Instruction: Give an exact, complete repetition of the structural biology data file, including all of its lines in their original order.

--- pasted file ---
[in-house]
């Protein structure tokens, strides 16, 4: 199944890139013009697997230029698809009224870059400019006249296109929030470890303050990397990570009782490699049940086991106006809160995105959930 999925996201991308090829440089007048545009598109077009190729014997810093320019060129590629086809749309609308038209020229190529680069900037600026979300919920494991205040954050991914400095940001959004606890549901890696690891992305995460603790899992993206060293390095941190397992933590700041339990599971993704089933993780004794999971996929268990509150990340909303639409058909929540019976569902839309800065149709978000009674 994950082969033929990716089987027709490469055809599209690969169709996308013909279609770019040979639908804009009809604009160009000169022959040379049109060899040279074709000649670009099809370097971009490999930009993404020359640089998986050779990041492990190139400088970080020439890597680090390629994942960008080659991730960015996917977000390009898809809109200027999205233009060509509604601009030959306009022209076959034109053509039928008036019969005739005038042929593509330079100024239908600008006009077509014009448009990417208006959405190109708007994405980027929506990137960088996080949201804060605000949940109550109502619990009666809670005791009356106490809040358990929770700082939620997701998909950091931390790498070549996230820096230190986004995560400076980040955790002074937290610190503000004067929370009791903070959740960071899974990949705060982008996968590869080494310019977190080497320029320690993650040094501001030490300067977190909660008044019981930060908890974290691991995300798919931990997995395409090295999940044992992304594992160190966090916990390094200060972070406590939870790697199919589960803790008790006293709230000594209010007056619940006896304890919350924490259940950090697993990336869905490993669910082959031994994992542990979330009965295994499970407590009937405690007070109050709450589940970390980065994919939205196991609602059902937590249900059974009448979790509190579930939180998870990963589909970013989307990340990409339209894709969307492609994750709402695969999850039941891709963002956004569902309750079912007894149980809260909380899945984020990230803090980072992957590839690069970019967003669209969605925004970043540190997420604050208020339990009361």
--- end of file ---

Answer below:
[in-house]
């Protein structure tokens, strides 16, 4: 199944890139013009697997230029698809009224870059400019006249296109929030470890303050990397990570009782490699049940086991106006809160995105959930 999925996201991308090829440089007048545009598109077009190729014997810093320019060129590629086809749309609308038209020229190529680069900037600026979300919920494991205040954050991914400095940001959004606890549901890696690891992305995460603790899992993206060293390095941190397992933590700041339990599971993704089933993780004794999971996929268990509150990340909303639409058909929540019976569902839309800065149709978000009674 994950082969033929990716089987027709490469055809599209690969169709996308013909279609770019040979639908804009009809604009160009000169022959040379049109060899040279074709000649670009099809370097971009490999930009993404020359640089998986050779990041492990190139400088970080020439890597680090390629994942960008080659991730960015996917977000390009898809809109200027999205233009060509509604601009030959306009022209076959034109053509039928008036019969005739005038042929593509330079100024239908600008006009077509014009448009990417208006959405190109708007994405980027929506990137960088996080949201804060605000949940109550109502619990009666809670005791009356106490809040358990929770700082939620997701998909950091931390790498070549996230820096230190986004995560400076980040955790002074937290610190503000004067929370009791903070959740960071899974990949705060982008996968590869080494310019977190080497320029320690993650040094501001030490300067977190909660008044019981930060908890974290691991995300798919931990997995395409090295999940044992992304594992160190966090916990390094200060972070406590939870790697199919589960803790008790006293709230000594209010007056619940006896304890919350924490259940950090697993990336869905490993669910082959031994994992542990979330009965295994499970407590009937405690007070109050709450589940970390980065994919939205196991609602059902937590249900059974009448979790509190579930939180998870990963589909970013989307990340990409339209894709969307492609994750709402695969999850039941891709963002956004569902309750079912007894149980809260909380899945984020990230803090980072992957590839690069970019967003669209969605925004970043540190997420604050208020339990009361």